A person close to you has a birthday coming up. Usually, it will mean “all the usual,” from flowers to a dinner to a massage to a gift to, perhaps a weekend getaway, to… many options and ideas. Some love their birthdays and are looking forward to “something special.” Others can’t be bothered. And anything in-between.
When we celebrate someone’s birthday, what are we really celebrating?
Those who love you are not fooled by mistakes you have made or dark images you hold about yourself. They remember your beauty when you feel ugly; your wholeness when you are broken; your innocence when you feel guilty; and your purpose when you feel confused. ~ African saying
My beloved had her birthday a few days ago, while I am away teaching in India. Bad timing (on my behalf, not hers). Yes, I planned a few things in advance of me leaving, and more will be happening when I am back. Her actual birthday day has passed by now, yet it is an opportunity to reflect on what am I really celebrating when I celebrate her. Remotely or in-person.
We are coming up on six years of being together. It has been… how shall I put it? “Not boring at all” perhaps. Beautiful and rich, with tremendous learning and growth, and not without its share of turbulence and hard moments. There were a few times when we were close to walking away from each other. Luckily, we did not. Instead, we got external help, and worked through our challenges of ego, of communication, of presence, and of vulnerability. We still keep working through our sh…tuff, because as we peel some layers, we discover more. The difference is that now it is getting infinitely better, faster, easier, and with more joy and humour. When we can laugh at our own gremlins and demons, it is definitely a sign of progress.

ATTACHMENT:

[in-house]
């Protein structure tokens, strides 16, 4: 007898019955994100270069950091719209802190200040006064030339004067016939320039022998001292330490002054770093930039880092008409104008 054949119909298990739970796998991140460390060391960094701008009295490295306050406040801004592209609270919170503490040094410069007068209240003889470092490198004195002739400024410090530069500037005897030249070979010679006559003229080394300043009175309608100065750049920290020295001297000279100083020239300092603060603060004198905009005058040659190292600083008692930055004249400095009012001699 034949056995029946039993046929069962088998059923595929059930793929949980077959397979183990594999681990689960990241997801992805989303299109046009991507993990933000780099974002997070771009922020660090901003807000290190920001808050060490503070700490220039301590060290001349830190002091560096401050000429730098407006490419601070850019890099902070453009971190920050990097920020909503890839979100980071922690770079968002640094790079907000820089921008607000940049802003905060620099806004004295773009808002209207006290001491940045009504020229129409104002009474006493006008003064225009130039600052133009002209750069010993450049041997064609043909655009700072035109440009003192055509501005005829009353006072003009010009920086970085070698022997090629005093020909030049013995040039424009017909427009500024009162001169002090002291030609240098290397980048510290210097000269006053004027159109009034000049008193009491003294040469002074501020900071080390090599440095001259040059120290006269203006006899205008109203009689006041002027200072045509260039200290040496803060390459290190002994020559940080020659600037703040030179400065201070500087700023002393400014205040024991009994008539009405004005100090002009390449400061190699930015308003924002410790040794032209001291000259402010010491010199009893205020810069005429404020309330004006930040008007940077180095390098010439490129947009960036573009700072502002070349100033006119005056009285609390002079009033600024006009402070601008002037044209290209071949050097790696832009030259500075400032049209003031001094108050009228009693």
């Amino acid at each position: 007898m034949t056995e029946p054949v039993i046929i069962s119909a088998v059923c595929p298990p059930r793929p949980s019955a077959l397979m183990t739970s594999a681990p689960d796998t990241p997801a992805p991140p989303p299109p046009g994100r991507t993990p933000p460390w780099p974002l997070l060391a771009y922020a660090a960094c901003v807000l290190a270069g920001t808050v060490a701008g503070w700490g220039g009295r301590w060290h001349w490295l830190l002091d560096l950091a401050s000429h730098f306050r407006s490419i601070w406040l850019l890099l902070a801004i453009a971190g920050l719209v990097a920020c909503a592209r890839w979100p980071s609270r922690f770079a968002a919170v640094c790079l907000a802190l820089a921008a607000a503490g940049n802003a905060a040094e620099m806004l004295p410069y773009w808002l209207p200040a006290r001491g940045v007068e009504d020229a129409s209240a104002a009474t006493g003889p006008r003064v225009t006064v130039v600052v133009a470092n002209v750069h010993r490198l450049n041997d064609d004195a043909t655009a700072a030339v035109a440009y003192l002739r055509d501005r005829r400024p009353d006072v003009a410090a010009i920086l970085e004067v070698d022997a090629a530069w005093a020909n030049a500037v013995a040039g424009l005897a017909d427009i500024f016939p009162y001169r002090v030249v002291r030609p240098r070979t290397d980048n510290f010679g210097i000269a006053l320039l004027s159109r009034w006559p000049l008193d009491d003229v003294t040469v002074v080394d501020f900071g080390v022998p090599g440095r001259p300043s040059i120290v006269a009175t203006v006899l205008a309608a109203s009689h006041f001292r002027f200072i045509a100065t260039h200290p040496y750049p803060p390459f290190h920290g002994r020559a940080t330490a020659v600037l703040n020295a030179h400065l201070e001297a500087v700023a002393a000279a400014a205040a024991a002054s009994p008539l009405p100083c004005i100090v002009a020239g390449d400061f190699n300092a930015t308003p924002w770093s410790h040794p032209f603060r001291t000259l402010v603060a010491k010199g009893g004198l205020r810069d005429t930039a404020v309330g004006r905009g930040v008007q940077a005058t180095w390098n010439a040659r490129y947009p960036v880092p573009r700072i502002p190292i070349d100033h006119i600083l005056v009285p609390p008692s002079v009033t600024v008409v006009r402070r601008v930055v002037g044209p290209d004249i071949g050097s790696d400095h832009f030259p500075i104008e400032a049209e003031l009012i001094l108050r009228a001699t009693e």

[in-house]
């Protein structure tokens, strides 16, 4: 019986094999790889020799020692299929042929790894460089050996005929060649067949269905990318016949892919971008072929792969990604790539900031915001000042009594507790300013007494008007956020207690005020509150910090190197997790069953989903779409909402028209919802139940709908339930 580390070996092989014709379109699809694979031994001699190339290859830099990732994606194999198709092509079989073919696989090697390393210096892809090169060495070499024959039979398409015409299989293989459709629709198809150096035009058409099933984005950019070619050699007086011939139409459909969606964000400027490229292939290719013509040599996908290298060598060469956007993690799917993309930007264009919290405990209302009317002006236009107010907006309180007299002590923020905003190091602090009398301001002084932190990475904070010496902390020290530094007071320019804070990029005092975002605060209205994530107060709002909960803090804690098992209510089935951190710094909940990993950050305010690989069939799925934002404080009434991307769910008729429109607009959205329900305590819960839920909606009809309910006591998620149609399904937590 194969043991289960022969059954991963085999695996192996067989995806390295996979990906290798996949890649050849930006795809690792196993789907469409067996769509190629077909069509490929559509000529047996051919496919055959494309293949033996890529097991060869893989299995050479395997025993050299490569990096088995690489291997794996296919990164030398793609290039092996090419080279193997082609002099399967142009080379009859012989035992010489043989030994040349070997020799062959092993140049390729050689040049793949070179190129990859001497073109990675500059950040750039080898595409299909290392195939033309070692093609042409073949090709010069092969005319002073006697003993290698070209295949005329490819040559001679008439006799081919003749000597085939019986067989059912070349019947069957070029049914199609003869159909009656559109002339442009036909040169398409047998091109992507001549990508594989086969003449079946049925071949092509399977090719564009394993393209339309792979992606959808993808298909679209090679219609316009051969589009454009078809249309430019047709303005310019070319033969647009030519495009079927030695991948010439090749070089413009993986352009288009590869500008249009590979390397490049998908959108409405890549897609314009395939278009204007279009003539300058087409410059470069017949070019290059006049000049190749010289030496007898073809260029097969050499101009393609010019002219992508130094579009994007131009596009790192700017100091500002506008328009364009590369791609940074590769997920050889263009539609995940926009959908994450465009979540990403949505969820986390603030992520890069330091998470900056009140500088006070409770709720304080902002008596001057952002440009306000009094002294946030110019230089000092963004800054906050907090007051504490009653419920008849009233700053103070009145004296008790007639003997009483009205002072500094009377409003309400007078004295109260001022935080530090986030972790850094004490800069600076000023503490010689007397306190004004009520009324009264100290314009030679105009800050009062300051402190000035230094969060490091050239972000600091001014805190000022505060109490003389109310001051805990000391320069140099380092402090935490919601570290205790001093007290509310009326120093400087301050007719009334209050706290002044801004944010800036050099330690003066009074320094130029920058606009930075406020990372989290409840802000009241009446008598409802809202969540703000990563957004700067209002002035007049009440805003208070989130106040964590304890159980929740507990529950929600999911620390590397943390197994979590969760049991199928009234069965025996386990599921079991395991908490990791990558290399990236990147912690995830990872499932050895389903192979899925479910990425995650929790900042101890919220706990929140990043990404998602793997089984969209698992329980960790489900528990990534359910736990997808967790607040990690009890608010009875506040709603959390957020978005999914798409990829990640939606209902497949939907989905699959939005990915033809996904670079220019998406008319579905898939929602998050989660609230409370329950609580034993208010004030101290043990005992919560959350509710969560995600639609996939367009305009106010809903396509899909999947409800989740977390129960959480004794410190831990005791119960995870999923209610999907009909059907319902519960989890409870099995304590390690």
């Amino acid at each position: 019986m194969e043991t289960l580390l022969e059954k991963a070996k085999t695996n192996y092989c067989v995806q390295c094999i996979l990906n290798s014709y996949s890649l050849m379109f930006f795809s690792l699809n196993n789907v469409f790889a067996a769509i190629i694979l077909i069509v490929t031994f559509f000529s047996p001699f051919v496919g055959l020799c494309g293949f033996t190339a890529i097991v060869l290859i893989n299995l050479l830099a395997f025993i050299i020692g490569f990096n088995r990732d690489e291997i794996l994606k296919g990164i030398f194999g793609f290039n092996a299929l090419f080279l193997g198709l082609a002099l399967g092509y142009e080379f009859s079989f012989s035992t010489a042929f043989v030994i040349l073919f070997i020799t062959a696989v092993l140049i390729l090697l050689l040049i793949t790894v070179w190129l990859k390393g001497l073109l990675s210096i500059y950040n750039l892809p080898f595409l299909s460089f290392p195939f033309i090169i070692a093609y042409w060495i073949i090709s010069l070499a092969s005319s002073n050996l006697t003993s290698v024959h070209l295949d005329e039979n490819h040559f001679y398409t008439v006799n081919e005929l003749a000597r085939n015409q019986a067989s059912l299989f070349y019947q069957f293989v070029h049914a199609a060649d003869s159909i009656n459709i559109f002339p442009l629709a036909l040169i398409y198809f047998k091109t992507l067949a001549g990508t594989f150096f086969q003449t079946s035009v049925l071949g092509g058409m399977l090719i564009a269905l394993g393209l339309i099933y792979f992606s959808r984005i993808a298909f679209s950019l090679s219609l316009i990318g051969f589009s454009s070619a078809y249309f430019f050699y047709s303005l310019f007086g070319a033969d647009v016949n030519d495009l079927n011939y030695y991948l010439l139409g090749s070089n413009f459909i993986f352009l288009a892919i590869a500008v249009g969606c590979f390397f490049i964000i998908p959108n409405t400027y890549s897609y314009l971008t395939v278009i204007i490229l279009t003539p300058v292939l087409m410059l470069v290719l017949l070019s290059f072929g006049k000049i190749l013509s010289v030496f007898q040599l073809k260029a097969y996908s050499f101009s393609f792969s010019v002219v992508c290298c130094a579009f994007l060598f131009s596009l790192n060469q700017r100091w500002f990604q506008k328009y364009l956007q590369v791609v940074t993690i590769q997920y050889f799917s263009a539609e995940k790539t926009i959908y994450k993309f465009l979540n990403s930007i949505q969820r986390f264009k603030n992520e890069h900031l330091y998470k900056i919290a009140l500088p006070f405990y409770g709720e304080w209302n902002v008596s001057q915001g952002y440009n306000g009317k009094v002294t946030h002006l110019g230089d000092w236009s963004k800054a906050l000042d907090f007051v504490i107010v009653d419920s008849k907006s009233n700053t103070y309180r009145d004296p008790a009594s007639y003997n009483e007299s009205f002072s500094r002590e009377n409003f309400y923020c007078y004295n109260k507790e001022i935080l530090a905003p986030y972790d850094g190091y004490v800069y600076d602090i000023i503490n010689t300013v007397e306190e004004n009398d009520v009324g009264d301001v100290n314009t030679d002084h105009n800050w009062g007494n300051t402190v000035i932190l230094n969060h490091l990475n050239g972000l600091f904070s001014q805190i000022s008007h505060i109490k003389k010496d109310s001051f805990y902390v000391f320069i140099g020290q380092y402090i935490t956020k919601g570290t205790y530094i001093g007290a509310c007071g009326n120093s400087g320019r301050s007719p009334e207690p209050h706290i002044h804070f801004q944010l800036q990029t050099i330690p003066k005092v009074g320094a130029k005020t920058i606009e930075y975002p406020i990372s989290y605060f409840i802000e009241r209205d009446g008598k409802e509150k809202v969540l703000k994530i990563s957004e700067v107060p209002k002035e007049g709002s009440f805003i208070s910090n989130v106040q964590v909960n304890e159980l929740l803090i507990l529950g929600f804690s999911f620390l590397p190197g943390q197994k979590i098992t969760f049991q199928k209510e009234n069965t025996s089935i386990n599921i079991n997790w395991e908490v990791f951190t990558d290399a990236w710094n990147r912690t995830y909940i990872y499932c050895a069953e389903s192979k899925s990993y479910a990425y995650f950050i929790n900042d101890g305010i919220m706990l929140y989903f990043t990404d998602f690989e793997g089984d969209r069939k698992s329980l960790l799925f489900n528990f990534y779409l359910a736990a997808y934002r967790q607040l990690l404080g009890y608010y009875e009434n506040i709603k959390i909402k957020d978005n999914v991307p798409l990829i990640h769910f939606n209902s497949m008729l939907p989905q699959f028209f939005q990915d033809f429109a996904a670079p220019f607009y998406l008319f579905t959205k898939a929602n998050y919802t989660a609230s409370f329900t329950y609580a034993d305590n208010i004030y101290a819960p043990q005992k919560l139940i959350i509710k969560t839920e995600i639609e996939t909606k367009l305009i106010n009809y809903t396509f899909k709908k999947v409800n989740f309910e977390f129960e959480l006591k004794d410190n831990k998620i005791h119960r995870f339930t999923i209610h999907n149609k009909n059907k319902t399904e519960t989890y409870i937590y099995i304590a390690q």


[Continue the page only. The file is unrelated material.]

There is something special about being with a person who knows you. Intimately. Someone who truly sees you, and does not try to manipulate or abuse the core of who I am. Because of my upbringing experiences, I have held a deeply hidden essential mistrust of people. Whether with friends or other relationships, I would open up. To a point. Beyond that point, there was a vault door with a big sign of “No Entry.” This is the first time I am really opening up and allowing her to see what is behind these vault doors.
I celebrate you, my beloved, for staying by my side when I was stuck, stubborn, and caught in my demons and stories. I cherish the fact that you are able to see deeply into who I am, and hold it dear and safe. I celebrate another year of your presence in my life and by my side, as we grow, play, love, create, and laugh.
Let your love be like the misty rain, coming softly, but flooding the river. – African proverb
Birthday, however, is not only about things personalized. Among many other amazing and impactful things my beloved is involved with, professionally, she is also with me when we conduct the Right Livelihood Quest. There, I get to witness the rich, deep, and transformative difference she makes with others. Whether a conversation, a deep inquiry, a moment of shared joy or tears, or a moment of pure presence – her magic expresses itself, touching and transforming others. I celebrate you, love, and the impact you have on those around you.
Love is a temporary madness. It erupts like an earthquake and then subsides. And when it subsides you have to make a decision. You have to work out whether your roots have become so entwined together that it is inconceivable that you should ever part. Because this is what love is. Love is not breathlessness, it is not excitement, it is not the promulgation of promises of eternal passion. That is just being “in love” which any of us can convince ourselves we are. Love itself is what is left over when being in love has burned away, and this is both an art and a fortunate accident. Your mother and I had it, we had roots that grew towards each other underground, and when all the pretty blossoms had fallen from our branches we found that we were one tree and not two. – St. Augustine
What do we REALLY celebrate on one’s birthday? And, perhaps, there is also room to wonder – why only one day a year?